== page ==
Colonel BRECKINRIDGE. Will you explain what you know about the crash of the R-38?

Commander FULTON. The R-38 was an airship of British origin. This document contains a little about the R-38, if I might read it in answer to your question. (Reading:)

Shortly after the armistice opportunity was presented to procure in England for $2,000,000 one of the latest type British built airships, which was then 50 percent completed. Under an arrangement with the British Government, a naval crew was sent to England for instruction by British airship personnel. It was expected that this airship, R-38 (ZR-2) of 2,700,000 cubic feet volume, could be completed and delivered to this country before the Shenandoah could be built. On her trial flights in August 1921 this airship broke in half with the loss of approximately half of her crew, including 14 Americans. Investigation showed that in the design of the R-38' insufficient attention had been paid to possible aerodynamic loadings and her structural failure in flight was attributed to this.

Colonel BRECKINRIDGE. Are you familiar with the crash of the R-101?

Commander Fulton. From a study of the records; yes.

Colonel BRECKINRIDGE. Will you inform the committee as to the surrounding incidents of that?

Commander FULTON. I have here the report on the R-101 inquiry, which was a very thorough inquiry into the loss of that airship.

The CHAIRMAN. From Great Britain?

Commander FULTON. Yes, sir. The R-101 was an airship of 5,000,000 cubic feet volume, built by the British Government at their airship building works at Cardington, England. She was completed in 1929, flown on trial flights, and was found to be considerably overweight, a matter of from 20 to 24 percent, I believe.

The CHAIRMAN. How much would that be in thousands of pounds?

Commander FULTON. A matter of 40,000 pounds, perhaps. I would have to get the exact figures out of this document.

The CHAIRMAN. Was that the investigation conducted by Sir John Simon?

Commander FULTON. Yes, sir; he was the head of the investigating committee.

She was first completed in 1929, and developed a useful lift of 35 tons, as against 60 tons expected. That was a deficiency in useful lift of 25 tons, approximately 50,000 pounds.

Minor modifications were made, and in June 1930, her useful lift had been increased by 5 tons, to 40 tons total. Then it was decided to increase her length and size and useful lift by cutting her in half, pulling the halves apart, and putting in a new bay in the middle. That was done, and that increased her lift to 49 tons as against 60 tons expected.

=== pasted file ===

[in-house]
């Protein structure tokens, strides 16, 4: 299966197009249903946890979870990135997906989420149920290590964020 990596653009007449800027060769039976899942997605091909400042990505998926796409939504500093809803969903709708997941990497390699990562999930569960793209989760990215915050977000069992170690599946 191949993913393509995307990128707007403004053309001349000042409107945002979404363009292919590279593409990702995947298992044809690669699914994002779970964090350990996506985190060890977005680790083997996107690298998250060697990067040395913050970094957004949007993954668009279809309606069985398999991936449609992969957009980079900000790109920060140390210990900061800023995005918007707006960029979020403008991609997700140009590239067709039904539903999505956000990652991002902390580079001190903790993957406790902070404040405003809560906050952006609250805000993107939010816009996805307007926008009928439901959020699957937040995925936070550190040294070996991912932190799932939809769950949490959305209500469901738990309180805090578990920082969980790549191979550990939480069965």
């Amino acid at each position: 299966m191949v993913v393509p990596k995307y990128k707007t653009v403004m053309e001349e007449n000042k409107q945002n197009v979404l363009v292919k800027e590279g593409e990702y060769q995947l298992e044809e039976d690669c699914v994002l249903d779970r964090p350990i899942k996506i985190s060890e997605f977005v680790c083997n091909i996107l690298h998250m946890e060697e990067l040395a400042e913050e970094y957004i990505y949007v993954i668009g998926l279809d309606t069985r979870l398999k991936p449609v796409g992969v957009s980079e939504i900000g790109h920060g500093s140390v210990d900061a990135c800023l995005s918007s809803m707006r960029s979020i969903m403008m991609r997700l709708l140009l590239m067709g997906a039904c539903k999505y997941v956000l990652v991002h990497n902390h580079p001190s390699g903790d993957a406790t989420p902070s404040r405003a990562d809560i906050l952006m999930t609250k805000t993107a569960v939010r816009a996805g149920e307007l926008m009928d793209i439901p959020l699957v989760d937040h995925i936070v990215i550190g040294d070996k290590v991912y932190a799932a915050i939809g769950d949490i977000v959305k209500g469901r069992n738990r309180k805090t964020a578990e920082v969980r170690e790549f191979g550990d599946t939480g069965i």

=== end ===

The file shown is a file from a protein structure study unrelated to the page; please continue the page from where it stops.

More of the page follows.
She was given one, possibly two, short trial flights, and then started on a trip to India, carrying on board very prominent airship officials, including Lord Thompson, Secretary of State for Air. After she had been up about 4 or 5 hours, she crashed to the ground in France, with the loss of all but 5 or 6 on board.

Colonel BRECKINRIDGE. What caused her to crash?

Commander FULTON. The findings of this investigating committee are quite lengthy, but from the summary I will read this one sentence:

But whatever the precise circumstances may have been, the explanation that the disaster was caused by a substantial loss of gas in very bumpy weather holds the field.

This is the unanimous view of all three of the members of the court of inquiry.

And, again
The CHAIRMAN. Bumpy field, and loss of gas?
Commander Fulton. Bumpy weather. [Reading.)

How the vessel began to lose gas cannot be definitely ascertained. The weather was exceptionally bad, and the gas bags were hard up against padded projections, some of which may have begun to wear the fabric. The bumpiness of the wind and pitching of the ship would intensify the strain, and earlier flights indicated the possibility of leakage through chafing.

There were certain features connected with the loss of that ship that would bear touching upon. The flight was started under weather conditions somewhat questionable. The ship crashed to the ground, but there is one striking difference; she came to the ground nose first. She went into a dive, and pulled out of it, and started another dive, nose first instead of tail first, as in the case of the Akron.

The CHAIRMAN. That might be accounted for by reason of the down pull being at the nose instead of at the tail.

Commander Fulton. Or, more probably, as indicated in here, by the loss of gas.

The CHAIRMAN. The gas is pretty well distributed, is it not, from the tail to the nose?

Commander FULTON. Under normal conditions; yes, sir. This implies that there was some failure or some tearing of the gas bag and a rather rapid loss of gas on that account.

Colonel BRECKINRIDGE. What was the loss of life in that disaster?

Commander FuLTON. Fifty four people on board, and all but eight perished. Two of the eight later died of injuries, so that there were six survivors.